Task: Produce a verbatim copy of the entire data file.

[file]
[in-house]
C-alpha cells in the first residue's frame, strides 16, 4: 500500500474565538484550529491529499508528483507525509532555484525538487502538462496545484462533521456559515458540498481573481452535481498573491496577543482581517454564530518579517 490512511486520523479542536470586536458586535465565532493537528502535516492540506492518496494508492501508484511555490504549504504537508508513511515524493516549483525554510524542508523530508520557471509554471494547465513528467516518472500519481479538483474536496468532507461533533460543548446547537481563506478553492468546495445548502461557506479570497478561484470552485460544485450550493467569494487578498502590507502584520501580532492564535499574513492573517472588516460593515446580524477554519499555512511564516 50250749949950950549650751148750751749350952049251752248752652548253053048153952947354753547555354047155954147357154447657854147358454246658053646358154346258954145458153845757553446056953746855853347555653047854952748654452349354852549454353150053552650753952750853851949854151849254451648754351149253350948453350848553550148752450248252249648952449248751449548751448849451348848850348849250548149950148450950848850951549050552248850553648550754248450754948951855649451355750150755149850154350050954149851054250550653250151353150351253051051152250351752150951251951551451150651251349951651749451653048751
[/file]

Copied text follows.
[in-house]
C-alpha cells in the first residue's frame, strides 16, 4: 500500500474565538484550529491529499508528483507525509532555484525538487502538462496545484462533521456559515458540498481573481452535481498573491496577543482581517454564530518579517 490512511486520523479542536470586536458586535465565532493537528502535516492540506492518496494508492501508484511555490504549504504537508508513511515524493516549483525554510524542508523530508520557471509554471494547465513528467516518472500519481479538483474536496468532507461533533460543548446547537481563506478553492468546495445548502461557506479570497478561484470552485460544485450550493467569494487578498502590507502584520501580532492564535499574513492573517472588516460593515446580524477554519499555512511564516 50250749949950950549650751148750751749350952049251752248752652548253053048153952947354753547555354047155954147357154447657854147358454246658053646358154346258954145458153845757553446056953746855853347555653047854952748654452349354852549454353150053552650753952750853851949854151849254451648754351149253350948453350848553550148752450248252249648952449248751449548751448849451348848850348849250548149950148450950848850951549050552248850553648550754248450754948951855649451355750150755149850154350050954149851054250550653250151353150351253051051152250351752150951251951551451150651251349951651749451653048751